Visualising the post-lockdown office
When are we going back to the office?
On Sunday, prime minister Boris Johnson unveiled a ‘conditional plan’ to reopen society in England, including a return to work for those who can’t do their jobs from home. However, the advice in Scotland still stands: stay at home unless you have to go out for essential purposes.
Regardless, when the time comes, what will the post-lockdown office look like? And how can employers and property managers prepare and reassure employees?
There’s no doubt businesses will be under intense scrutiny as lockdown eases, with investment in health and safety rightly taking centre stage.
A recent CBRE report summarises the pandemic response in China and quotes its head of property management there, Evan Choo, as saying property managers have a crucial role to play in enhancing safety and mitigating the pandemic.
Protocols implemented included —
- Deep cleaning including using hospital-grade disinfectant to clean public areas hourly
- Office entrance controls, including temperature checks and the wearing of masks
- Implementing visitor controls including limiting the number of visitors (with pre-approval necessary) and having deliveries routed to designated outdoor areas
- Other sensible preventative measures included providing hand sanitiser in public areas and establishing a ‘holding room’ and route for suspected cases to minimise exposure for others
And proactive steps involved —
- Adopting flexible working practices, splitting employees into two or more groups
- Daily temperature checks
- Providing masks, gloves or hand sanitiser in reception areas
- Suspending non-critical business travel and events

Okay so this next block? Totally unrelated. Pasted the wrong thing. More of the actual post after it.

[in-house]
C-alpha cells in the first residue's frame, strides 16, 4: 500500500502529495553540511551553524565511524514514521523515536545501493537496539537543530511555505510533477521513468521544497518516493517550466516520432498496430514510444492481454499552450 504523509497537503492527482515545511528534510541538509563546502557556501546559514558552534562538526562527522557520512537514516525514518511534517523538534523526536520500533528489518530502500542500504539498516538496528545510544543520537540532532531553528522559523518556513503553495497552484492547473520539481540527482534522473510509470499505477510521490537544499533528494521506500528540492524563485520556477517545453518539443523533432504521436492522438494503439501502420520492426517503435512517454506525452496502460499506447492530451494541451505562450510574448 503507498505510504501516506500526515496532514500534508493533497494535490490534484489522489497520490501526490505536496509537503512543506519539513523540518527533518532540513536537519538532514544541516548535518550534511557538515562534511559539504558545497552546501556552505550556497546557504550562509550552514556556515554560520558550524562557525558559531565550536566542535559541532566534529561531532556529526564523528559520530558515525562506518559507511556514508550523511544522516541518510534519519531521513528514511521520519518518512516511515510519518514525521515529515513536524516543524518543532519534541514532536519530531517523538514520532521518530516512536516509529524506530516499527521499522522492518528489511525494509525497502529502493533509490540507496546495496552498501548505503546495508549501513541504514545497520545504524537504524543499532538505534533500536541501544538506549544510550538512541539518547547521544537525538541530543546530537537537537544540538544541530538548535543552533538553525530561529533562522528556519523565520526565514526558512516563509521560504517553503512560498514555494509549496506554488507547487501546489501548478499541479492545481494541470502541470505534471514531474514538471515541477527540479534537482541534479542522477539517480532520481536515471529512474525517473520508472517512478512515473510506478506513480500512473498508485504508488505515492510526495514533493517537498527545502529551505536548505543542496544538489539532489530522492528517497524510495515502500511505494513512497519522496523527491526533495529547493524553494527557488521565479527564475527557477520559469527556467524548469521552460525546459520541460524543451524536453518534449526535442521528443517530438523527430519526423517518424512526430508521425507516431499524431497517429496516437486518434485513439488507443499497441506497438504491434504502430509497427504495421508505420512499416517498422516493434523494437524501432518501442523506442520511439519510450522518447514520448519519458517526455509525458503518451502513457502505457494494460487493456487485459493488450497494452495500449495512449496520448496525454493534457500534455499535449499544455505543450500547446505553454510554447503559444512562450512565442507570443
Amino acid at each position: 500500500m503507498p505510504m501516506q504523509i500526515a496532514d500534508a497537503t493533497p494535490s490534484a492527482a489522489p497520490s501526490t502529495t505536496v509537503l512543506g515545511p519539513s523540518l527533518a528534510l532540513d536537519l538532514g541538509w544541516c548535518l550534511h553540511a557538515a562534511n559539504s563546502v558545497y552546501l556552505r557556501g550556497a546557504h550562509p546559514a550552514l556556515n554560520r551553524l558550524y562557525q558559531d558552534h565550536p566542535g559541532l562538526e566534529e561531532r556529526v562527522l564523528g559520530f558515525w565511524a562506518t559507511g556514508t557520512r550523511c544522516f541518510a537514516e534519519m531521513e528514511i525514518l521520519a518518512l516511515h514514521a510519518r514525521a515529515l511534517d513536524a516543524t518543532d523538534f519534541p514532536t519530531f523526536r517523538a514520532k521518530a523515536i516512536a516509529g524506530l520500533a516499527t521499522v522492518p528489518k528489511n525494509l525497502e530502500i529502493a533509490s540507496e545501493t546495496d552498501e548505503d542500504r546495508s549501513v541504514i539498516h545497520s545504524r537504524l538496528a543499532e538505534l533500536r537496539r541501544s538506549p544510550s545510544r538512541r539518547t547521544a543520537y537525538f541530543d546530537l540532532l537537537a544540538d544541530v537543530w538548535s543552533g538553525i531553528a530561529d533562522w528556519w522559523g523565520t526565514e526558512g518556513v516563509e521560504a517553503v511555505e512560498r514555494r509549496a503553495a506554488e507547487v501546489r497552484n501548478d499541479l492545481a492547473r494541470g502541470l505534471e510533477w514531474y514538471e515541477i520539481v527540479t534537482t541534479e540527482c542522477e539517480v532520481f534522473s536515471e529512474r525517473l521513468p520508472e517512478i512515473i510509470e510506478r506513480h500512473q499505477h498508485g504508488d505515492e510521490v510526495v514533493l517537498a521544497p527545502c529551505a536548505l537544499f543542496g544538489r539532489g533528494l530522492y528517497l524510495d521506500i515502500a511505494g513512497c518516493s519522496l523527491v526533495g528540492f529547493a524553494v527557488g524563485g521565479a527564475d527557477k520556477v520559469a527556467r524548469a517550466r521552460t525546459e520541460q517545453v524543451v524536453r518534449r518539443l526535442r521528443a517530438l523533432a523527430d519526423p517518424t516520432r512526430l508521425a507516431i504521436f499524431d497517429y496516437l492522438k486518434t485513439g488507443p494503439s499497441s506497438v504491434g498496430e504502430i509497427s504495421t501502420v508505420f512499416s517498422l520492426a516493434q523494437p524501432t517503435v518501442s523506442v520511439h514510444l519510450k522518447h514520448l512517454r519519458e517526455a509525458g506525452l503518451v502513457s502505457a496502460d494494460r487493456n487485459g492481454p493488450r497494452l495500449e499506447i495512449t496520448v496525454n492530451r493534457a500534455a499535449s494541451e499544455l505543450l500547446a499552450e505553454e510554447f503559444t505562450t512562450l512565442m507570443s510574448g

- Providing instructions on what to do if an employee develops symptoms
Beyond the measures — the new normal
But over and above these efforts, there’s an equally important issue — how do you manage the perception of safety in the workplace so employees feel comfortable returning?
One option is for businesses to take time to consult with their workforce and understand the concerns beforehand. Inevitably, that will also mean having a protocol in place for what happens if a colleague develops symptoms, which could of course mean another office closure.
And there are other important questions businesses will have to grapple with.
What about staff that have to take public transport? Are you going to force them to come in? Why should they take more risk to come into the office than, say, someone who drives in with their own company parking space.
Is there a reason to be there? If going into the office involves social distancing, with only having half a team in all wearing masks, would these not flow better over Zoom or Microsoft Teams, for example?
What about schools? If schools aren’t back, but offices are open, how easy will it be for colleagues with children who are working remotely to feel part of a team when more and more of their peers are back at their desks?
Some business may, for example, choose to use technology to enhance the working-from-home experience, while other may look at changing or staggering people’s core hours to balance managing meetings and interactions with flexibility, safety and social distancing.
There’s no doubt the offices we’ll go back to, certainly in the short to medium term, will look a lot different to those we left in March, but what that return actually looks like in practical terms remains to be seen.